Get access

Numerical Magnitude Representations and Individual Differences in Children's Arithmetic Strategy Use

Authors

  • Kiran Vanbinst,

    Corresponding author
    1. Faculty of Psychology and Educational Sciences, Parenting and Special Education Research Unit, University of Leuven
      Kiran Vanbinst, Parenting and Special Education Research Unit, L. Vanderkelenstraat 32, Box 3765, B-3000 Leuven, Belgium; e-mail: kiran.vanbinst@ppw.kuleuven.be or Bert De Smedt, Parenting and Special Education Research Unit, L. Vanderkelenstraat 32, Box 3765, B-3000 Leuven, Belgium; e-mail: bert.desmedt@ppw.kuleuven.be
    Search for more papers by this author
  • Pol Ghesquière,

    1. Faculty of Psychology and Educational Sciences, Parenting and Special Education Research Unit, University of Leuven
    Search for more papers by this author
  • Bert De Smedt

    Corresponding author
    1. Faculty of Psychology and Educational Sciences, Parenting and Special Education Research Unit, University of Leuven
      Kiran Vanbinst, Parenting and Special Education Research Unit, L. Vanderkelenstraat 32, Box 3765, B-3000 Leuven, Belgium; e-mail: kiran.vanbinst@ppw.kuleuven.be or Bert De Smedt, Parenting and Special Education Research Unit, L. Vanderkelenstraat 32, Box 3765, B-3000 Leuven, Belgium; e-mail: bert.desmedt@ppw.kuleuven.be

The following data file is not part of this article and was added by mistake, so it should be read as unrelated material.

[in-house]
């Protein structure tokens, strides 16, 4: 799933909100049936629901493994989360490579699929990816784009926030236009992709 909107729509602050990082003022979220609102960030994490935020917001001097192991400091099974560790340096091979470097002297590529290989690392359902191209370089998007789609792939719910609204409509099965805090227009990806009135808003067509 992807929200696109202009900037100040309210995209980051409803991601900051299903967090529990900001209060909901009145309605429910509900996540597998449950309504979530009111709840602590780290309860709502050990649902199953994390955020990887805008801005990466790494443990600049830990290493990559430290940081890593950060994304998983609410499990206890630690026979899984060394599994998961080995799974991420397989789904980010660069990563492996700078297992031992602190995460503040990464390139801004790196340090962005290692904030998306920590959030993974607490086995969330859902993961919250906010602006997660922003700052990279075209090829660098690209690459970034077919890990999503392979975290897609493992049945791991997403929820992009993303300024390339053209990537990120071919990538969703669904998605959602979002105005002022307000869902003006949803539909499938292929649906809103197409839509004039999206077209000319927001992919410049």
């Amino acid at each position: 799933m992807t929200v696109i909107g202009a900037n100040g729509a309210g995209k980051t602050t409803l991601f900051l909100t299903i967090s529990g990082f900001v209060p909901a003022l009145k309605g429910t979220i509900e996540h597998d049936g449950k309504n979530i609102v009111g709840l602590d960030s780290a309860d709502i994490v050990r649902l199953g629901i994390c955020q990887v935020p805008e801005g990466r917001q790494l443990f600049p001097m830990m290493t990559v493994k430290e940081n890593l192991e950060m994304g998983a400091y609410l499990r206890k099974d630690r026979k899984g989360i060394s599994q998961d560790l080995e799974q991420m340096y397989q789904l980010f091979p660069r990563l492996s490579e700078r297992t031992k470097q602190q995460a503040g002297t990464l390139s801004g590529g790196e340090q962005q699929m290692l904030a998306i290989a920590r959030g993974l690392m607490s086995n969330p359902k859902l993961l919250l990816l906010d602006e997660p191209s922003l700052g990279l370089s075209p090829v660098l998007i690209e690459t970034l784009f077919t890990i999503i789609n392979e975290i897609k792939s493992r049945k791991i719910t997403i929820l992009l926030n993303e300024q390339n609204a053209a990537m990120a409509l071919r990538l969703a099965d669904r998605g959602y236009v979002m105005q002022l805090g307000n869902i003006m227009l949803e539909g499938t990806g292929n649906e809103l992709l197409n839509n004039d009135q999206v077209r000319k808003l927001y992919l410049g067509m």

Search for more papers by this author

Kiran Vanbinst, Parenting and Special Education Research Unit, L. Vanderkelenstraat 32, Box 3765, B-3000 Leuven, Belgium; e-mail: kiran.vanbinst@ppw.kuleuven.be or Bert De Smedt, Parenting and Special Education Research Unit, L. Vanderkelenstraat 32, Box 3765, B-3000 Leuven, Belgium; e-mail: bert.desmedt@ppw.kuleuven.be

Abstract

Against the background of neuroimaging studies on how the brain processes numbers, there is now converging evidence that numerical magnitude representations are crucial for successful mathematics achievement. One major drawback of this research is that it mainly investigated mathematics performance as measured through general standardized achievement tests. We extended this research by investigating the association between numerical magnitude representations and children's strategy use during single-digit arithmetic. Our findings reveal that children's symbolic but not nonsymbolic numerical magnitude processing skills are associated with individual differences in arithmetic. Children with better access to magnitude representations from symbolic digits retrieve more facts from their memory and are faster in executing fact retrieval as well as procedural strategies. These associations remain even when intellectual ability, digit naming, and general mathematics achievement are additionally controlled for. All this indicates that particularly the access to numerical meaning from Arabic symbols is key for children's arithmetic strategy development, which suggests that educators and remedial teachers should focus on connecting Arabic symbols to the quantities they represent.

Get access to the full text of this article

Ancillary